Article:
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There's an easy way to measure entropy non-heuristically: see how well the password compresses. Then, to measure whether a new password is a variation of an old one, you just compress their concatenation and see if you get less entropy than expected.



That requires storing the old password in plain text (or something reversible to plain text, like lossless compressed formats). That is typically not recommended as old passwords can give clues to the current password.


Nah; you can require that they enter the old password to change their password, check that they've entered the right one, and then use that (while you're still holding onto it) to do the cross-compression check.


If you have both the old and new password in plain text you don't need to do a compression-based check, just a raw iterative approach would accomplish the same thing with very low overhead (in either CPU or memory accesses).

Compression systems typically need a lookup table of some kind and have more overhead than just the raw comparison.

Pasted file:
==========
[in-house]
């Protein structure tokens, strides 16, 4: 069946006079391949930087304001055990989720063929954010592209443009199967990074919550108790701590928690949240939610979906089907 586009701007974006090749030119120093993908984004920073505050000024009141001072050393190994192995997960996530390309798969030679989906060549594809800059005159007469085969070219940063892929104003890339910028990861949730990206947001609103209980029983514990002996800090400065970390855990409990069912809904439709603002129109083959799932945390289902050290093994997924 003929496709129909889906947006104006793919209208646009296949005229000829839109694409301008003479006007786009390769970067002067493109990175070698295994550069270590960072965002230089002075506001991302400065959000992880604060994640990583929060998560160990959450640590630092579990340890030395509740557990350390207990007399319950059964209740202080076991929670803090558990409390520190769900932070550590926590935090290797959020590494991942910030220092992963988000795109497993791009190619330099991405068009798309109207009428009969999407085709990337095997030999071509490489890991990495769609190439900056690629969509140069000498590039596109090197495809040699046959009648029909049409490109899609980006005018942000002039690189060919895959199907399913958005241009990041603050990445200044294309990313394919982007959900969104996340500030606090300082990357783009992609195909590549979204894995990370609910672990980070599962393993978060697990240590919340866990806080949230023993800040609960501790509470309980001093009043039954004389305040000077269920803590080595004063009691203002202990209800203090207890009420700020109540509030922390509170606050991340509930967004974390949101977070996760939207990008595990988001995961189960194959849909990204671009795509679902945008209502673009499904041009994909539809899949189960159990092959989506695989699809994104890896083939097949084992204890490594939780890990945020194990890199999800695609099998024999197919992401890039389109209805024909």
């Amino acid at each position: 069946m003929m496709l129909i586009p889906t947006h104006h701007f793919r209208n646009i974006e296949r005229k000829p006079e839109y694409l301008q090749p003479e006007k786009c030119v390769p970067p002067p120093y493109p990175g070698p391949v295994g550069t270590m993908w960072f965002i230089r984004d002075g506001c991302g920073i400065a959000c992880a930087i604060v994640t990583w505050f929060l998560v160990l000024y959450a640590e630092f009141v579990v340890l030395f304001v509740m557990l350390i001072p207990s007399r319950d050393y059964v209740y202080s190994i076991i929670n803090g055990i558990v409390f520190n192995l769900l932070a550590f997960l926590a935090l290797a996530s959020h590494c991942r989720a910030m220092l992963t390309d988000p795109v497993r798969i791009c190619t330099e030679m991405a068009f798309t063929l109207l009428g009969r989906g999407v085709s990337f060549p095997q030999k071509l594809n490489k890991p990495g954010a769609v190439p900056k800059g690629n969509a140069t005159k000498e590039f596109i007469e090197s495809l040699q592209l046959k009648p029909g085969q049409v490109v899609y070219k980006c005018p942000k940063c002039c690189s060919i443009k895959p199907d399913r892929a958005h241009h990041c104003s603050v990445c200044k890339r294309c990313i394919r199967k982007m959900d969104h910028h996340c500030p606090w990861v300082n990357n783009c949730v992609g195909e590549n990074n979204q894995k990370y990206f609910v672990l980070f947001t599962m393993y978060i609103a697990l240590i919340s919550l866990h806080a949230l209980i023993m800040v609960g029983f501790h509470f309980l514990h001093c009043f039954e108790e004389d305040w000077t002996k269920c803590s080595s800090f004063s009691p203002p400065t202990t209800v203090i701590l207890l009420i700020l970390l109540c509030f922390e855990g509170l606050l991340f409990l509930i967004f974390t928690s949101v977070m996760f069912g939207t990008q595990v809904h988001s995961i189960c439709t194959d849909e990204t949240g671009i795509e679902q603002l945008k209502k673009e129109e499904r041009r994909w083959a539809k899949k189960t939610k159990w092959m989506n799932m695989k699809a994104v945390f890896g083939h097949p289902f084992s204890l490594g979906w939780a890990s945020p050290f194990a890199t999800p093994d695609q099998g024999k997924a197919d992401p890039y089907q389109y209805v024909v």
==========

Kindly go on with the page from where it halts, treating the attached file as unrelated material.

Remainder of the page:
As mentioned in another comment, I'd probably do a Levenshtein distance between the old and new passwords, and reject if they crossed some threshold. However, only knowing the plaintext of the immediately-preceding password as they enter it to authorize the change, it wouldn't do much to stop them from doing:

PasswordA SomeOtherPassword1 PasswordB SomeOtherPassword2 PasswordC SomeOtherPassword3

Just iterate on every other change, and you've beaten the requirement.


That's assuming what you want is to find passwords that are "the same" in a literal sense, rather than "the same" as in sharing a common generation algorithm that biases certain outputs.

For example, if a user's first password is "first123!@#" and their second password is "second456$%^", there are no letters in common—but those two passwords, when joined together, are very intracompressible (by an ideal compressor)—and likewise, an attacker who knew that the first was a previously-used password would be very likely to try the second. That both properties apply is not a coincidence of this particular password; the intra-compressibility of a set of plaintexts, and the predictability of unknown plaintexts of the set from known ones, are equivalent measures of informational entropy.




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